The owner is thinking, “How much does the chicken weigh?” The chicken, though, is engrossed in the food. When the owner picks it up to heft its weight, it thinks the owner is showing affection.

We too don’t know what’s going on: where we come from, how many more years we’ll live, where we’ll go, who will take us there. We don’t know this at all.

The King of Death is like the owner of the chicken. We don’t know when he’ll catch up with us, for we’re engrossed β€” engrossed in sights, sounds, smells, tastes, tactile sensations, and ideas. We have no sense that we’re growing older. We have no sense of enough.

– Ajahn Chah, Theravada, Thai Forest Tradition.

The tail of the snake

We human beings don’t want suffering. We want nothing but pleasure. But actually, pleasure is nothing but subtle suffering. Pain is blatant suffering. To put it in simple terms, suffering and pleasure are like a snake. Its head is suffering; its tail is pleasure. Its head contains poison. Its mouth contains poison. If you get near its head, it’ll bite you. If you catch hold of its tail it seems safe, but if you hold onto its tail without letting go, it can turn around and bite you just the same. That’s because both the head of the snake and the tail of the snake are on the same snake.

Both happiness and sadness come from the same parents: craving and delusion. That’s why there are times when you’re happy but still restless and ill at ease β€” even when you’ve gotten things you like, such as material gain, status, and praise. When you get these things you’re happy, but your mind isn’t really at peace because there’s still the sneaking suspicion that you’ll lose them. You’re afraid they’ll disappear. This fear is the cause that keeps you from being at peace. Sometimes you actually do lose these things and then you really suffer. This means that even though these things are pleasant, suffering lies fermenting in the pleasure. We’re simply not aware of it. Just as when we catch hold of a snake: Even though we catch hold of its tail, if we keep holding on without letting go, it can turn around and bite us.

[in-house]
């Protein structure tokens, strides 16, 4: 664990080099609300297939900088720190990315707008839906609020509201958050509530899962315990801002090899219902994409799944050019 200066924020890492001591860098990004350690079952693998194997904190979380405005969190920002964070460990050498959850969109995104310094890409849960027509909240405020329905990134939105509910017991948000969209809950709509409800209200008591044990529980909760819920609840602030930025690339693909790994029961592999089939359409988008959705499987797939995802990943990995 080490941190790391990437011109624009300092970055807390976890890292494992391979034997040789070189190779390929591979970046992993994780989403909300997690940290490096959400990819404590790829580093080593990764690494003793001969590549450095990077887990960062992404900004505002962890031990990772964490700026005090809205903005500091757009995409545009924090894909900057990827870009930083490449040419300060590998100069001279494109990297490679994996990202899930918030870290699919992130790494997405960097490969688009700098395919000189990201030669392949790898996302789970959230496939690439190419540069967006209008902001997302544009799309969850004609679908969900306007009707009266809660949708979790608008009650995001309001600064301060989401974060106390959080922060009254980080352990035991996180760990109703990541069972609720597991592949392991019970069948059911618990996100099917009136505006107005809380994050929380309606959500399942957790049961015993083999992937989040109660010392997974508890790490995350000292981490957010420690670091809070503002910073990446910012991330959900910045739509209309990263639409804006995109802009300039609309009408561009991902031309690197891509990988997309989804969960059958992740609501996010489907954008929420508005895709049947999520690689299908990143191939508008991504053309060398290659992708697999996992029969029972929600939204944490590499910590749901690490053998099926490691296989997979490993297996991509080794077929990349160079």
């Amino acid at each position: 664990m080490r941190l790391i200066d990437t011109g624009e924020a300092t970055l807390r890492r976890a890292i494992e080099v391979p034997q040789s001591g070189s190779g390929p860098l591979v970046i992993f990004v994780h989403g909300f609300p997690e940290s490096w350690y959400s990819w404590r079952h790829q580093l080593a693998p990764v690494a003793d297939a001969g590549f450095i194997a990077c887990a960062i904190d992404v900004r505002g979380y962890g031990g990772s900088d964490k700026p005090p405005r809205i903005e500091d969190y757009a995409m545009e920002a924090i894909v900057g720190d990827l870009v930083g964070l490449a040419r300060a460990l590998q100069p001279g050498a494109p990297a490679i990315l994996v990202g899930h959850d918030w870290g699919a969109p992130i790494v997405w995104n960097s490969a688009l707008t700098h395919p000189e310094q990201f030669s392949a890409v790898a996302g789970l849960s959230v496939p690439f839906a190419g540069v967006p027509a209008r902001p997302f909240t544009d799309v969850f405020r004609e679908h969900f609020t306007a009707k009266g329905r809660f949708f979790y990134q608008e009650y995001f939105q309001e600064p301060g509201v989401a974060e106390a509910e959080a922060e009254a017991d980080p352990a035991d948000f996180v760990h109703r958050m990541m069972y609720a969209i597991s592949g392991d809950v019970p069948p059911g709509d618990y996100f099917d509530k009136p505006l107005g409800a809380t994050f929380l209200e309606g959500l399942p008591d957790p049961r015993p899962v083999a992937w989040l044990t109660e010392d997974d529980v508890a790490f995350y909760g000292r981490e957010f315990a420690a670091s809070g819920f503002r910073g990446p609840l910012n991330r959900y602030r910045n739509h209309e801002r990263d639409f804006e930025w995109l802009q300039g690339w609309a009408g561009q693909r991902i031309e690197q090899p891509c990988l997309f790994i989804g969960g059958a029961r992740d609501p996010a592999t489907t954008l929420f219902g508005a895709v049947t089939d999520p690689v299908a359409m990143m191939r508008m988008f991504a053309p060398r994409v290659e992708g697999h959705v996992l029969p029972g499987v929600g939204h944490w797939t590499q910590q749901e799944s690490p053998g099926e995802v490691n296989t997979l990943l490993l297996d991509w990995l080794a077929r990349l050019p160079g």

So the head of the snake and the tail of the snake, evil and goodness: These form a circle that keeps turning around. That’s why pleasure and pain, good and bad are not the path.

– Ajahn Chah, Theravada, Thai Forest Tradition.

A Sense That Your Arm is Short

The Buddha’s teachings are direct, straightforward, and simple, but hard for someone who’s starting to practice them because his knowledge can’t reach them. It’s like a hole: People by the hundreds and thousands complain that the hole is deep because they can’t reach to its bottom. There’s hardly anybody who will say that the problem is that his arm is short.

The Buddha taught us to abandon evil of every kind. We skip over this part and go straight to making merit without abandoning evil. It’s the same as saying the hole is deep. Those who say their arms are short are rare.

– Ajahn Chah, Theravada, Thai Forest Tradition.

Real home

Your external home isn’t your real home. It’s your supposed home, your home in the world.

As for your real home, that’s peace. The Buddha has us build our own home by letting go until we reach peace.

– Ajahn Chah, Theravada, Thai Forest Tradition.